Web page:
Gonzaga is staying in the West Coast Conference — for now

League made changes to appease the Zags, and they worked

FILE - In this March 6, 2018 file photo Gonzaga's Zach Norvell Jr. raises his hands to the crowd during the first half of the West Coast Conference tournament championship NCAA college basketball game against BYU in Las Vegas. Norvell is providing Gonzaga with fiery spark on the way to the Sweet 16. Norvell hit tiebreaking 3-pointer in NCAA Tournament opening round and scored 28 points in second round. (AP Photo/Isaac Brekken, file)

Provo • BYU basketball fans don’t have to worry about West Coast Conference rival Gonzaga leaving the conference for at least another year.

After a meeting with Gonzaga President Thayne McCulloh on Monday, Gonzaga athletic director Mike Roth told the Spokesman-Review that the Zags are staying put, for now.

“Our decision is to remain in the WCC, where we’ve had a great relationship for 39 years going on 40,” Roth told the newspaper. “For a number of reasons, maintaining our status in the WCC is the right thing for Gonzaga University.”

In February, the San Diego Union-Tribune reported that Gonzaga was having discussions with the Mountain West Conference about a possible jump to that league. BYU was a member of the MWC until 2011, when it went independent in football and placed most of its other sports in the WCC.

Gonzaga has been in the WCC since the 1979-80 season.

The initial report from the San Diego newspaper mentioned BYU as a possible “package deal” with Gonzaga to the Mountain West, but those rumors were quickly shot down by officials from both schools.

Roth left open the possibility of reopening the discussions with the Mountain West. BYU athletic director Tom Holmoe has repeatedly said BYU is not exploring a move to any conference outside one of the five power conferences.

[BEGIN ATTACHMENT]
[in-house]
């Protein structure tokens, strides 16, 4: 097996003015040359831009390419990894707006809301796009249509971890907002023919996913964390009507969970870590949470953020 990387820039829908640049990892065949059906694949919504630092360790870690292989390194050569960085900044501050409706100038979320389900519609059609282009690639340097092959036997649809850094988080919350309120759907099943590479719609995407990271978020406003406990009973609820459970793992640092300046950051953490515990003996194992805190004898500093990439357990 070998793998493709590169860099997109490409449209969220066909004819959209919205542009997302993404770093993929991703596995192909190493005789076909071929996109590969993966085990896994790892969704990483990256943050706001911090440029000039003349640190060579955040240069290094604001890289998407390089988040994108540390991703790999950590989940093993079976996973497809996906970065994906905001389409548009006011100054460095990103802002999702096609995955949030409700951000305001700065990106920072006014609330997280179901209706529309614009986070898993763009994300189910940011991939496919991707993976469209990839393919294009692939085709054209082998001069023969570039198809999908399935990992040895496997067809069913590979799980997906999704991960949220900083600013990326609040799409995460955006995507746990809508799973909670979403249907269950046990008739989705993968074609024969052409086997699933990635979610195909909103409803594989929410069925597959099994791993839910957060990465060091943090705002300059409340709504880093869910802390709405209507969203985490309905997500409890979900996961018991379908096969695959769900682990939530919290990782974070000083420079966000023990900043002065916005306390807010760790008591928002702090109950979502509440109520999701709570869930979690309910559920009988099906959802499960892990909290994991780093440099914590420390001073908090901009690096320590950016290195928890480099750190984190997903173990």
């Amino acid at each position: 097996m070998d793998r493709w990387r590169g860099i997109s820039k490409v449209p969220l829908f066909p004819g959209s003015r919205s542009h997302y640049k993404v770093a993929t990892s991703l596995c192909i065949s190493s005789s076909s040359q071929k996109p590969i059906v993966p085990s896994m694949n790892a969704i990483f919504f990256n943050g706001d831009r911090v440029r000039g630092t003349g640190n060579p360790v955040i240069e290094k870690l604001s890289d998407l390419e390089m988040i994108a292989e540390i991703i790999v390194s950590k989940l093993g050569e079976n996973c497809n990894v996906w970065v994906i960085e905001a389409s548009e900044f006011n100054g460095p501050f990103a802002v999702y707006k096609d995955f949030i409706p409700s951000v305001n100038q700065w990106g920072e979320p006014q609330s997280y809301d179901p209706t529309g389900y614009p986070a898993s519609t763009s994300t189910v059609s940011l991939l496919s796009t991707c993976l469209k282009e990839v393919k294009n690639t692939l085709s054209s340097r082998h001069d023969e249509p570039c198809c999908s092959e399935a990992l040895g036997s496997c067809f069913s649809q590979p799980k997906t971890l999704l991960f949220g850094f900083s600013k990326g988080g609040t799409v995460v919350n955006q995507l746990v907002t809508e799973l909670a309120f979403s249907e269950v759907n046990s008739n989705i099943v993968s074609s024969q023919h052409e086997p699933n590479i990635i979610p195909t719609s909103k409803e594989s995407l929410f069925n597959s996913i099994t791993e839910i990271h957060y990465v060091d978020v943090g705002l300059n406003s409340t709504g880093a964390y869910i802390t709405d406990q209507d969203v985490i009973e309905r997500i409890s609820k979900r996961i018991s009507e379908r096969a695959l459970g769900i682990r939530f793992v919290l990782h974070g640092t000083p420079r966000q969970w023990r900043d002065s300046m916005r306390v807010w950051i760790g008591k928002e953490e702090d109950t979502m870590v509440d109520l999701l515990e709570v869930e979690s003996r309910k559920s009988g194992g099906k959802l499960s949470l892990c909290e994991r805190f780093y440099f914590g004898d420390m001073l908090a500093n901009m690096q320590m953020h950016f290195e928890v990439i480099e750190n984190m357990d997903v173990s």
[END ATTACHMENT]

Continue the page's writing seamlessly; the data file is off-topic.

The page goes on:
“Could [discussions] resurface as part of the evaluation of the future? That’s a crystal ball I can’t look into,” Roth said.

The WCC announced on March 26 changes to its revenue distribution process, tournament format, and regular-season scheduling plans, changes that Gonzaga has pushed for the past several years. BYU coach Dave Rose, head of the WCC’s basketball coaches group, was quoted in the league release as also being in favor of the changes.

The league’s basketball schedule will be trimmed from 18 to 16 games and the top two seeds in the men’s and women’s tournaments will get byes into the semifinal round, thereby reducing the possibility of upsets.

The Union-Tribune reported last week that Gonzaga will get $1 million per year in NCAA Tournament back shares it earned in past years.

“They are offering some things that probably don’t make sense for our league,” Mountain West commissioner Craig Thompson told the San Diego newspaper.

Roth told the Spokesman-Review that it wasn’t one specific thing that caused the Zags to stay in the WCC.

“Collectively, all the pieces were part of the decision,” he said.